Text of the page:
When I first opened the box and unpacked this beautiful guitar for review, I was pleasantly surprised. My first thought – as I am sure others might concur –
When I first opened the box and unpacked this beautiful guitar for review, I was pleasantly surprised. My first thought – as I am sure others might concur – was, “Wow, it looks like a Zemaitis.” Turns out, I wasn’t far from wrong, as builder Teye says he was inspired to build in this style because of his love for Zemaitis guitars, of which he owns several. However, there are some significant differences between the two, as I discovered upon stepping into the review chamber.
Before we get too far, I should mention that there are two main models offered by Teye: the ebony-topped La Mora and the turquoise-topped La India – I had the privilege of inspecting the latter. The tops are really the only differences here, as both models share the same build – a single cutaway on a mahogany body, three Lollar special humbuckers and some special electronics. But more about that a little later.
Tossing the strap around my neck, I discovered the guitar to be fairly light, at least in relation to a Les Paul-styled guitar, weighing in at approximately nine pounds. It might be surprising, since these guitars feature intricately engraved aluminum faceplates, plus scads of aluminum on the headstock and truss rod cover, but the Electric Gypsy felt very well balanced.
The Electric Gypsy also shows off its 24-fret ebony fingerboard with tasteful pearl inlays that don’t try to overpower the other design elements. The only real question I had about the presentation was the finish applied to the back of the guitar – it was not the ultra-glossy type used on new guitars, nor was it the flat or bare feel of others. Teye hand-applies the lacquer, as he comes from a long classical tradition of building, but some players may not care for the texture of it. I think it’s important to remember that this is, in all aspects, a handmade guitar – there is no CNC machinery, and no spraying in a mass production paint facility.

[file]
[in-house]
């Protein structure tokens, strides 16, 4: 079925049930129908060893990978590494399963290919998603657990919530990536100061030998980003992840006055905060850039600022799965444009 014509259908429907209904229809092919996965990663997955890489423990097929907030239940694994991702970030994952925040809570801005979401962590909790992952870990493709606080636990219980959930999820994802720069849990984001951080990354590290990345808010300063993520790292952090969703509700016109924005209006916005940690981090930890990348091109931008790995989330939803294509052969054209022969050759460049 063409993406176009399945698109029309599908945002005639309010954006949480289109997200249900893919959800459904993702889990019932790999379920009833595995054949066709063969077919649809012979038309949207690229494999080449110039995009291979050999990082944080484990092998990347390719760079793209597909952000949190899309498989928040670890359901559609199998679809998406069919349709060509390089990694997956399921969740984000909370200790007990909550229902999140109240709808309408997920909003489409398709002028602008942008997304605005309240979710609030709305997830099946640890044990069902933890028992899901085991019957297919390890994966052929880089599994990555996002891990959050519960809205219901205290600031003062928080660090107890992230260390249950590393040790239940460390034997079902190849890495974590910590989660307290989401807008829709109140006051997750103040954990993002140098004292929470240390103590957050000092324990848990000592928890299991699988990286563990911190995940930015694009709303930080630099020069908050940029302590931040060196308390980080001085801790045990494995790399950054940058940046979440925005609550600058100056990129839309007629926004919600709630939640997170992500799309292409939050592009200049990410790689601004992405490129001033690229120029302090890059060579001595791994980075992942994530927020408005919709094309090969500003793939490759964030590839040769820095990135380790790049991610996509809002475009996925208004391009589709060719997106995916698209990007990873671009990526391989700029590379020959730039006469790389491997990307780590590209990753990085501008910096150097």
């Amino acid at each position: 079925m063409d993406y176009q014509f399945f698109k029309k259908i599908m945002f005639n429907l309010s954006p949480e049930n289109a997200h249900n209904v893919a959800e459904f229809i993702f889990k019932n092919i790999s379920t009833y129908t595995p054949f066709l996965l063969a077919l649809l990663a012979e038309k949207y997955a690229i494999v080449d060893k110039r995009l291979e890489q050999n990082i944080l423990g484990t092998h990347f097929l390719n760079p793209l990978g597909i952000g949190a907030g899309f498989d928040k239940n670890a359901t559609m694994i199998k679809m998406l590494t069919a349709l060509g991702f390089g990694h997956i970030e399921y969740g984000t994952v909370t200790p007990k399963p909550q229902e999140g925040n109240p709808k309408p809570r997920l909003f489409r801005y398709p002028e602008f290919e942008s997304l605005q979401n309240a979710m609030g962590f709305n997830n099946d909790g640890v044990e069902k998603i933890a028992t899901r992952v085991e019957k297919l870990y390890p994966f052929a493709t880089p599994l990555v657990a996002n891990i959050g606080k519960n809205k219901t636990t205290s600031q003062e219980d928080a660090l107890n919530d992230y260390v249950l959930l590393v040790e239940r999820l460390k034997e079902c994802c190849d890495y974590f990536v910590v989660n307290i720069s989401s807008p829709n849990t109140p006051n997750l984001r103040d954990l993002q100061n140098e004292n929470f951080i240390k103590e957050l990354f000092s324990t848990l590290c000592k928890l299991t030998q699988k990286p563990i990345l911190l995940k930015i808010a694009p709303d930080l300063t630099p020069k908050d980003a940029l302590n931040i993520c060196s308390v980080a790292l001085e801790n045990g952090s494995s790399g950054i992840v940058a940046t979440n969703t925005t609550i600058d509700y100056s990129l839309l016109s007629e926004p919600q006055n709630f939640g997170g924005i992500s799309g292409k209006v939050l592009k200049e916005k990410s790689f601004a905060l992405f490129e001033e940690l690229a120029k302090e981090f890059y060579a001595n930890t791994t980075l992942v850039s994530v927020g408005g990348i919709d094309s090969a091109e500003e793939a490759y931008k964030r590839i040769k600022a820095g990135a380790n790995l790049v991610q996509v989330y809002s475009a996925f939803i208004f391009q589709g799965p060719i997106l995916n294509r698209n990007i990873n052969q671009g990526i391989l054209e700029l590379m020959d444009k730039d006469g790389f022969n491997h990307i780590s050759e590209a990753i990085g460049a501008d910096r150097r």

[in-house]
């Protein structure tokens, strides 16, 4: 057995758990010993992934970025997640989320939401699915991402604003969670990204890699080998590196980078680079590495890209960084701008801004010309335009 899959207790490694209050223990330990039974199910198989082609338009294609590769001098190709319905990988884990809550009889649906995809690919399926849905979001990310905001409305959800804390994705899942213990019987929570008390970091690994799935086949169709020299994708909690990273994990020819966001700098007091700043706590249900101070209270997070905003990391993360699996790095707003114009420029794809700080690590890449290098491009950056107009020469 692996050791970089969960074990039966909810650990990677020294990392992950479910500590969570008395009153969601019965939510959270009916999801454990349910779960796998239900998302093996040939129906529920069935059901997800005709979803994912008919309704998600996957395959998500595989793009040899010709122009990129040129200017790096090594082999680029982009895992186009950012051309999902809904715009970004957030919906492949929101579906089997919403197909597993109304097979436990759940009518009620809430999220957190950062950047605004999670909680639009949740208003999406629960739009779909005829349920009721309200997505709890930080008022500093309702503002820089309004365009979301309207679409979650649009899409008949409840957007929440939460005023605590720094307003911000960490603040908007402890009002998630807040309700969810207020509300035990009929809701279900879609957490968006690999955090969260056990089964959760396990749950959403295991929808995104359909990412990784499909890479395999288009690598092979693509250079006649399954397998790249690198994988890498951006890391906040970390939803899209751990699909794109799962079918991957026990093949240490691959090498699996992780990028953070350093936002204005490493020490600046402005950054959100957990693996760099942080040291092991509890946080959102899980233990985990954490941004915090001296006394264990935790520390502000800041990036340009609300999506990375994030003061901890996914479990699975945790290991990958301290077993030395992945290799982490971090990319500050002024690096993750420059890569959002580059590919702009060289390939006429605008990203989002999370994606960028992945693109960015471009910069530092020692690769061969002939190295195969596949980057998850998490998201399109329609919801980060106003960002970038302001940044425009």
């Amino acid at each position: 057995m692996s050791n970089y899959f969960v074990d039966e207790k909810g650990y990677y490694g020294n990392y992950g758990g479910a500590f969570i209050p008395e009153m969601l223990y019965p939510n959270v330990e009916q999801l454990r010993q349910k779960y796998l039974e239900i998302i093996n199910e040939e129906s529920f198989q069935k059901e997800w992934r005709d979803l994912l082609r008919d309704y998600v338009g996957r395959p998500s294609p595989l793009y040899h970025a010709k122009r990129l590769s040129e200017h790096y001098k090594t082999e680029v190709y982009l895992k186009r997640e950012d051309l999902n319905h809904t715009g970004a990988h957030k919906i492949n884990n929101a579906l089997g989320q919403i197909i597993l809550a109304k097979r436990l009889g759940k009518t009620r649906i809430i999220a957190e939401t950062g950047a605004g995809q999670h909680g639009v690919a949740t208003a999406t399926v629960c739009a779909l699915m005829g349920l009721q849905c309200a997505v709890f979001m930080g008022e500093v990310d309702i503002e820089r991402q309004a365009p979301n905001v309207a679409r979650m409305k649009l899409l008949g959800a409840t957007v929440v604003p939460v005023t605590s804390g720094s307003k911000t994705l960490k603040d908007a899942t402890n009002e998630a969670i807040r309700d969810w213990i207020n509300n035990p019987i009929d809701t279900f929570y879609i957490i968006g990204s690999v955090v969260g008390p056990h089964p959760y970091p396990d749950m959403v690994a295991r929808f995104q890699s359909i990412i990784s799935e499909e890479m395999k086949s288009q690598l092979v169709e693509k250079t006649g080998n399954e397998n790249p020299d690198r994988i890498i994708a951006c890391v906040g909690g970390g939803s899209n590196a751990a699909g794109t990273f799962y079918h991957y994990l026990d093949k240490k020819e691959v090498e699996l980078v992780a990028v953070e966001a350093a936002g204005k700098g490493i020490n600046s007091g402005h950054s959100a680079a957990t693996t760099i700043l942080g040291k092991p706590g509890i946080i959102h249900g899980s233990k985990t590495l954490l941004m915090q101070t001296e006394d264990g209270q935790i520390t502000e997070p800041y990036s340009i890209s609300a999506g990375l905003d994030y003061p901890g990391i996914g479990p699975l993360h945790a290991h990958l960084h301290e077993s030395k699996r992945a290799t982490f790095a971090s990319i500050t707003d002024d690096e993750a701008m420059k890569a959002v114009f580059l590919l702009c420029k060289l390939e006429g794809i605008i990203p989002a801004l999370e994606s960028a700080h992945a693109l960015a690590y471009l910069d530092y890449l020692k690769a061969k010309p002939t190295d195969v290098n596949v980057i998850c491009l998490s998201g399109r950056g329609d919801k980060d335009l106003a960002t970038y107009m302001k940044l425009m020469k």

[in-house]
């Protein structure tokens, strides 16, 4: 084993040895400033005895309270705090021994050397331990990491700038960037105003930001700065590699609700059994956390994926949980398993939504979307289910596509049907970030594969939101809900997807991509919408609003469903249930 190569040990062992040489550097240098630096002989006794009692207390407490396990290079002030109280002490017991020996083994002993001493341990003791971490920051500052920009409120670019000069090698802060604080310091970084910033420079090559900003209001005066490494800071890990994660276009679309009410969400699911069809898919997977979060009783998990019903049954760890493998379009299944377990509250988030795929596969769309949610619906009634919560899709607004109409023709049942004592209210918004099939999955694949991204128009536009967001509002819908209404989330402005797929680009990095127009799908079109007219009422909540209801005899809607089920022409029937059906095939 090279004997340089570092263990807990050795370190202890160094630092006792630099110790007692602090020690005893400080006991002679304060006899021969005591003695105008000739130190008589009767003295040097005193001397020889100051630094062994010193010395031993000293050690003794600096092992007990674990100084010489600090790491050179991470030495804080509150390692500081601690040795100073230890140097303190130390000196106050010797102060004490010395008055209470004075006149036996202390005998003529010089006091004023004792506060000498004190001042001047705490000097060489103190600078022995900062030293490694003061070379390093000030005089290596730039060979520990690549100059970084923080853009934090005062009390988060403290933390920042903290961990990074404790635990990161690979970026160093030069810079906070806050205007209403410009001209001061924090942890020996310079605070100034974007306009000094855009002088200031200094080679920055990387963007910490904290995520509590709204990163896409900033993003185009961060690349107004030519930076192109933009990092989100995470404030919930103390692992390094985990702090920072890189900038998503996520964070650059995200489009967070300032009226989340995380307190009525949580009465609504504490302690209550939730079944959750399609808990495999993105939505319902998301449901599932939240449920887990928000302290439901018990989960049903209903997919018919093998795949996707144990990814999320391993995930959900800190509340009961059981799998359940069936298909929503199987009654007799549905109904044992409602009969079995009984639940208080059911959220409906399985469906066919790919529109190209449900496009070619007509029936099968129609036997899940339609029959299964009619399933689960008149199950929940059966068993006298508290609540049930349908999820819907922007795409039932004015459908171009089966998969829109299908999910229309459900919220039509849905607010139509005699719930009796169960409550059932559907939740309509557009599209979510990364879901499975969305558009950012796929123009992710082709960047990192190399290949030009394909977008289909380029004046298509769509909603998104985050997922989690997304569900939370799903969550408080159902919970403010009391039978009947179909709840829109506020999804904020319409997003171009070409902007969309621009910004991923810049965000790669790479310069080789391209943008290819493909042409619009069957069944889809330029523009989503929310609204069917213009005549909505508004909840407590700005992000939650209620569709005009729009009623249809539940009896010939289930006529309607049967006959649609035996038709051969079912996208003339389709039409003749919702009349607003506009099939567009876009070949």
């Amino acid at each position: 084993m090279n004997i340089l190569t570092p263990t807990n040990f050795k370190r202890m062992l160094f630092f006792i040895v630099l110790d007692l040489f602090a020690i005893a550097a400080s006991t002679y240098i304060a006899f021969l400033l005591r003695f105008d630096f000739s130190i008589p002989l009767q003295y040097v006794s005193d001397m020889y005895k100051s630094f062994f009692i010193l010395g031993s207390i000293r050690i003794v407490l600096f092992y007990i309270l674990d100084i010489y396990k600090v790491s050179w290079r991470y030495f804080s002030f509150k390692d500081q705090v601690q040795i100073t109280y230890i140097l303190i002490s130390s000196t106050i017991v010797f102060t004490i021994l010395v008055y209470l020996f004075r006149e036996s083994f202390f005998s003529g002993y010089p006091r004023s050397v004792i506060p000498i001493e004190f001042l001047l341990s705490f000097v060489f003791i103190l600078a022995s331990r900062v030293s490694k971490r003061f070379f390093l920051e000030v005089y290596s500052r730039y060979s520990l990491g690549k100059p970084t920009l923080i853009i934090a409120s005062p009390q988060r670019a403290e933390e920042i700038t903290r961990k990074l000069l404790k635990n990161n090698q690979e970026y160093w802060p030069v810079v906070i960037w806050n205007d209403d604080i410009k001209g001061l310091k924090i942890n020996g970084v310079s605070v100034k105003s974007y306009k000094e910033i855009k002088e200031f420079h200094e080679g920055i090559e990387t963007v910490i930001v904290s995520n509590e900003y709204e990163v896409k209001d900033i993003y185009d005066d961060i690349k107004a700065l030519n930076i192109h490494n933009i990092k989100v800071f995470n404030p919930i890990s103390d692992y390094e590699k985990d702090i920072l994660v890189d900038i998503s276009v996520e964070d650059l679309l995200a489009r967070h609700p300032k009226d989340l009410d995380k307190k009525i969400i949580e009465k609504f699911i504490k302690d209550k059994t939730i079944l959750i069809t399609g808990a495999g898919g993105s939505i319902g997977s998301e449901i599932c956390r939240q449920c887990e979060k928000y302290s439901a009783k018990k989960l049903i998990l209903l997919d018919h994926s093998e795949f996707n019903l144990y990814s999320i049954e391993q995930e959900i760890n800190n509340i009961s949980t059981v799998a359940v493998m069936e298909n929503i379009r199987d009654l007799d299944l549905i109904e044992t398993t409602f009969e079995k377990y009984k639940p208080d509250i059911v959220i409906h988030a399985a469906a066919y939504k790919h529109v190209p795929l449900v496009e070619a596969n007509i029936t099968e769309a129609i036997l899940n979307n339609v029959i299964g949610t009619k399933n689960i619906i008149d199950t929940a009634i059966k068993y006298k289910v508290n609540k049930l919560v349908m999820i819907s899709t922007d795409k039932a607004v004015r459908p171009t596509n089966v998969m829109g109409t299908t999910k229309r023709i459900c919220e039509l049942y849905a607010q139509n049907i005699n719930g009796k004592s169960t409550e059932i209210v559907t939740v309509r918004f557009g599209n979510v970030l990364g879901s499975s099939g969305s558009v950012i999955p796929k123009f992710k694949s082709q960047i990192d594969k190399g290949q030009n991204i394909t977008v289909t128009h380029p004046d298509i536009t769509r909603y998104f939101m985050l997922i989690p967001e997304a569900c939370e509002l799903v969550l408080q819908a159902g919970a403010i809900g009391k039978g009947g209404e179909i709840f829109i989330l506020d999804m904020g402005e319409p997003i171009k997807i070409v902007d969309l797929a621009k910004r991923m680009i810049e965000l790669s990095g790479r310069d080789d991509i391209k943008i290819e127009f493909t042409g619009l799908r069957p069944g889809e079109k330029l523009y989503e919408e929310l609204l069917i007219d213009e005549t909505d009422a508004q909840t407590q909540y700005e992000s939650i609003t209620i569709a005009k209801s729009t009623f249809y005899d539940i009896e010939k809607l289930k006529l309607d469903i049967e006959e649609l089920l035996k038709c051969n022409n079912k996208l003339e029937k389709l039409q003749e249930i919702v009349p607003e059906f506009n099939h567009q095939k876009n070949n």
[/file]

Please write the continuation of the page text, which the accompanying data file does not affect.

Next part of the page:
After we finished taking in the impressive aesthetic work, we got a bit closer to plugging in. The bridge and tailpiece both use aircraft aluminum and are definitely hand-machined. I really didn’t have to do much adjusting on this guitar – a quick string change and small intonation tweak and it was ready. There is more than enough lateral travel for any string gauge used, and Teye actually put the bridge in the correct place, so no matter what your tuning preference is, it’s possible to strobe it correctly. The high-ratio Grover tuners on the headstock were fast and accurate, getting us up to pitch in a hurry. Teye informed me that several other types of tuning machines were also available.
Part of the allure of the Electric Gypsy is the story behind it – Teye told me that all of his guitars begin life as a plank of wood. He holds it on his lap and literally taps and listens to it, comparing several pieces over a long period before committing the wood to a guitar. He is looking for a certain musical resonance and judging from what I heard – no matter if you believe it or not – he seems to be onto something. The guitar is extremely resonant and has an uncanny amount of sustain, even acoustically.
The Electric Gypsy played like a dream; the frets were large, but not as big as the Dunlop 6100 series that are now popular with players. The frets themselves were impeccable, and there was still more than enough fret to accommodate any bends comfortably. The pickups, specially made by Jason Lollar, are capable of great dynamic shifts – you can keep your sound clean, but they don’t hesitate to produce all the growl you could ask for when pushed.
That takes us to the electronics -- I promised we’d get here. There is a five-position switch, enabling you to choose from neck, neck/middle, bridge/neck, bridge/middle and the bridge alone. There are two volume controls which control whichever two humbuckers happen to firing at the time, a master tone control with a sweepable range I have seldom encountered, and lastly, an intriguing “mood” control, which changes the character of the Electric Gypsy from fat humbucker tones to sparkling single coil sounds. You could be in the middle of a solo, starting out with a Strat tone and morphing into the fattest Les Paul tone, without any switches. Is it magic? Who knows, but it sure is a smooth transition. I took it out to a few gigs and really was able to get an expansive range of tones.
Something cool to note: when all the controls of the guitar are at full tilt, all of the filtering is taken completely out of the circuit, allowing you to hear the Electric Gypsy in its purest form – pickups straight into your amp. A look under the hood revealed all military spec wire and components, so one can expect problem-free playing and long life.
The Final Mojo
Teye bills his guitars as, “unapologetic, big chunks of guitar,” and they certainly deliver on that tagline. These are fine, handcrafted instruments – built by a guitar player, no less – that celebrate the raw electric sounds that brought us all to the guitar in the first place. Despite the price tag, this guitar would be a great piece for the serious guitarist’s arsenal.
Direct Price $8000
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